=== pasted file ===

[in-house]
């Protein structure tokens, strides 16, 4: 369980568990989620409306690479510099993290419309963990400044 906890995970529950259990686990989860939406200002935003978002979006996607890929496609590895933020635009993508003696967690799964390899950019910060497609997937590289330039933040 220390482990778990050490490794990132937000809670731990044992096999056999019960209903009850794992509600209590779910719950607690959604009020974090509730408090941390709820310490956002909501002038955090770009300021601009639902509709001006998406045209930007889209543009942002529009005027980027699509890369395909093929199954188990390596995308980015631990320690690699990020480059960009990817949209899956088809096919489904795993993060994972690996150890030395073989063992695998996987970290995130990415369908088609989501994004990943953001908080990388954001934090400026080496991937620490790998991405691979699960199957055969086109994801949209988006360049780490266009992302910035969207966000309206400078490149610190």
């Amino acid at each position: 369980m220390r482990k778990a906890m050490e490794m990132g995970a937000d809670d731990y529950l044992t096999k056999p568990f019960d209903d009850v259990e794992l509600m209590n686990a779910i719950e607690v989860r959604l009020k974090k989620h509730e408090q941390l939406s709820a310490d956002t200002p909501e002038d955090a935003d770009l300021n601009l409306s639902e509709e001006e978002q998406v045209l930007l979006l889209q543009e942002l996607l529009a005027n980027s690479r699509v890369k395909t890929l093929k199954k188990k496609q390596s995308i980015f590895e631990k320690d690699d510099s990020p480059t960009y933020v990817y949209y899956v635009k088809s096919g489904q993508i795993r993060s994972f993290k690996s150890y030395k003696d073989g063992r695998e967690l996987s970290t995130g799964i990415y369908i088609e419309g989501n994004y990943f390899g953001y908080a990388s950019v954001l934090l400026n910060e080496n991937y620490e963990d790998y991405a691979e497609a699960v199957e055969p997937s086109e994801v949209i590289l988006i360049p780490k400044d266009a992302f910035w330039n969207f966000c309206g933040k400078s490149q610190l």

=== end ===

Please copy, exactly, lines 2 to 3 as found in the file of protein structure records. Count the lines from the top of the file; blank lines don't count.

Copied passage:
């Protein structure tokens, strides 16, 4: 369980568990989620409306690479510099993290419309963990400044 906890995970529950259990686990989860939406200002935003978002979006996607890929496609590895933020635009993508003696967690799964390899950019910060497609997937590289330039933040 220390482990778990050490490794990132937000809670731990044992096999056999019960209903009850794992509600209590779910719950607690959604009020974090509730408090941390709820310490956002909501002038955090770009300021601009639902509709001006998406045209930007889209543009942002529009005027980027699509890369395909093929199954188990390596995308980015631990320690690699990020480059960009990817949209899956088809096919489904795993993060994972690996150890030395073989063992695998996987970290995130990415369908088609989501994004990943953001908080990388954001934090400026080496991937620490790998991405691979699960199957055969086109994801949209988006360049780490266009992302910035969207966000309206400078490149610190």
């Amino acid at each position: 369980m220390r482990k778990a906890m050490e490794m990132g995970a937000d809670d731990y529950l044992t096999k056999p568990f019960d209903d009850v259990e794992l509600m209590n686990a779910i719950e607690v989860r959604l009020k974090k989620h509730e408090q941390l939406s709820a310490d956002t200002p909501e002038d955090a935003d770009l300021n601009l409306s639902e509709e001006e978002q998406v045209l930007l979006l889209q543009e942002l996607l529009a005027n980027s690479r699509v890369k395909t890929l093929k199954k188990k496609q390596s995308i980015f590895e631990k320690d690699d510099s990020p480059t960009y933020v990817y949209y899956v635009k088809s096919g489904q993508i795993r993060s994972f993290k690996s150890y030395k003696d073989g063992r695998e967690l996987s970290t995130g799964i990415y369908i088609e419309g989501n994004y990943f390899g953001y908080a990388s950019v954001l934090l400026n910060e080496n991937y620490e963990d790998y991405a691979e497609a699960v199957e055969p997937s086109e994801v949209i590289l988006i360049p780490k400044d266009a992302f910035w330039n969207f966000c309206g933040k400078s490149q610190l």